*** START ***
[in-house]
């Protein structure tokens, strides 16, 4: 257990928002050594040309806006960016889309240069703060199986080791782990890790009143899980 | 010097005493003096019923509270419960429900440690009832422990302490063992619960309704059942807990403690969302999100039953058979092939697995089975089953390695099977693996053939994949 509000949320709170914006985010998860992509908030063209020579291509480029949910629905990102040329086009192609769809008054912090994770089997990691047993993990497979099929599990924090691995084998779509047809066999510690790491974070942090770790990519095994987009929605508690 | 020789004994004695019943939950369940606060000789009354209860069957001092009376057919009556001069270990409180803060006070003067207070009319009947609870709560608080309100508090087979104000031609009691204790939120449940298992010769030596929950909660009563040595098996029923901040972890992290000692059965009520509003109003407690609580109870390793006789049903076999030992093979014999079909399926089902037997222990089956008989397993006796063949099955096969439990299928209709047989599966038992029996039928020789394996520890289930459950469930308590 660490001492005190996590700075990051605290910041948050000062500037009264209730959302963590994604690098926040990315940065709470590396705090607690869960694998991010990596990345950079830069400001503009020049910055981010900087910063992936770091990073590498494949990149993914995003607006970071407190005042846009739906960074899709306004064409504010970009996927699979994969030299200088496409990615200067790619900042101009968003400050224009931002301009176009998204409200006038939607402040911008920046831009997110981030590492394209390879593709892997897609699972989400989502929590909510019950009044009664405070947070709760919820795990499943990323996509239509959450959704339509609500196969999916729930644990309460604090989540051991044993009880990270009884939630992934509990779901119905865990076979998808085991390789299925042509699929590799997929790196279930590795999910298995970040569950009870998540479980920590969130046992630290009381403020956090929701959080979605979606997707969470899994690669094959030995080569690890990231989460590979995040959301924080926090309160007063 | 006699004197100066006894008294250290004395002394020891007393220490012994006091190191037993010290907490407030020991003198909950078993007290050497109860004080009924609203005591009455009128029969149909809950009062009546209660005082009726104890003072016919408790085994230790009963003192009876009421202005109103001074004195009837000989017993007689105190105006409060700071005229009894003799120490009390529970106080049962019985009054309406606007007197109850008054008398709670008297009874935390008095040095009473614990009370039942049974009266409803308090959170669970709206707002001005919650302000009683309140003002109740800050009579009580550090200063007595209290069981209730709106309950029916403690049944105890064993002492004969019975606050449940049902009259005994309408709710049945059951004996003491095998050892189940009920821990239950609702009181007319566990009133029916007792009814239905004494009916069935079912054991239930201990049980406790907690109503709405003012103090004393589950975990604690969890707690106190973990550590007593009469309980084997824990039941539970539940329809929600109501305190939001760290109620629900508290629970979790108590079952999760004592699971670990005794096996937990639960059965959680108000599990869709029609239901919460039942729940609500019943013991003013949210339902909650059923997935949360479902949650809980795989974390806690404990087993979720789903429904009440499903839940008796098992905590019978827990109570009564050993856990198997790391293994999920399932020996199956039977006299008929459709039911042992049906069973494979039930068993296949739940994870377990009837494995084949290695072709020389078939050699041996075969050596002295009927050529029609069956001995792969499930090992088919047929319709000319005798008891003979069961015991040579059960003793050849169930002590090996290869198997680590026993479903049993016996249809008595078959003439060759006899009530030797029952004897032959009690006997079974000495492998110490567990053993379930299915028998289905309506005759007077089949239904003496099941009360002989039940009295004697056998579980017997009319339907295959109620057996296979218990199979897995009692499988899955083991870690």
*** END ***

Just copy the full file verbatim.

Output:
[in-house]
């Protein structure tokens, strides 16, 4: 257990928002050594040309806006960016889309240069703060199986080791782990890790009143899980 | 010097005493003096019923509270419960429900440690009832422990302490063992619960309704059942807990403690969302999100039953058979092939697995089975089953390695099977693996053939994949 509000949320709170914006985010998860992509908030063209020579291509480029949910629905990102040329086009192609769809008054912090994770089997990691047993993990497979099929599990924090691995084998779509047809066999510690790491974070942090770790990519095994987009929605508690 | 020789004994004695019943939950369940606060000789009354209860069957001092009376057919009556001069270990409180803060006070003067207070009319009947609870709560608080309100508090087979104000031609009691204790939120449940298992010769030596929950909660009563040595098996029923901040972890992290000692059965009520509003109003407690609580109870390793006789049903076999030992093979014999079909399926089902037997222990089956008989397993006796063949099955096969439990299928209709047989599966038992029996039928020789394996520890289930459950469930308590 660490001492005190996590700075990051605290910041948050000062500037009264209730959302963590994604690098926040990315940065709470590396705090607690869960694998991010990596990345950079830069400001503009020049910055981010900087910063992936770091990073590498494949990149993914995003607006970071407190005042846009739906960074899709306004064409504010970009996927699979994969030299200088496409990615200067790619900042101009968003400050224009931002301009176009998204409200006038939607402040911008920046831009997110981030590492394209390879593709892997897609699972989400989502929590909510019950009044009664405070947070709760919820795990499943990323996509239509959450959704339509609500196969999916729930644990309460604090989540051991044993009880990270009884939630992934509990779901119905865990076979998808085991390789299925042509699929590799997929790196279930590795999910298995970040569950009870998540479980920590969130046992630290009381403020956090929701959080979605979606997707969470899994690669094959030995080569690890990231989460590979995040959301924080926090309160007063 | 006699004197100066006894008294250290004395002394020891007393220490012994006091190191037993010290907490407030020991003198909950078993007290050497109860004080009924609203005591009455009128029969149909809950009062009546209660005082009726104890003072016919408790085994230790009963003192009876009421202005109103001074004195009837000989017993007689105190105006409060700071005229009894003799120490009390529970106080049962019985009054309406606007007197109850008054008398709670008297009874935390008095040095009473614990009370039942049974009266409803308090959170669970709206707002001005919650302000009683309140003002109740800050009579009580550090200063007595209290069981209730709106309950029916403690049944105890064993002492004969019975606050449940049902009259005994309408709710049945059951004996003491095998050892189940009920821990239950609702009181007319566990009133029916007792009814239905004494009916069935079912054991239930201990049980406790907690109503709405003012103090004393589950975990604690969890707690106190973990550590007593009469309980084997824990039941539970539940329809929600109501305190939001760290109620629900508290629970979790108590079952999760004592699971670990005794096996937990639960059965959680108000599990869709029609239901919460039942729940609500019943013991003013949210339902909650059923997935949360479902949650809980795989974390806690404990087993979720789903429904009440499903839940008796098992905590019978827990109570009564050993856990198997790391293994999920399932020996199956039977006299008929459709039911042992049906069973494979039930068993296949739940994870377990009837494995084949290695072709020389078939050699041996075969050596002295009927050529029609069956001995792969499930090992088919047929319709000319005798008891003979069961015991040579059960003793050849169930002590090996290869198997680590026993479903049993016996249809008595078959003439060759006899009530030797029952004897032959009690006997079974000495492998110490567990053993379930299915028998289905309506005759007077089949239904003496099941009360002989039940009295004697056998579980017997009319339907295959109620057996296979218990199979897995009692499988899955083991870690």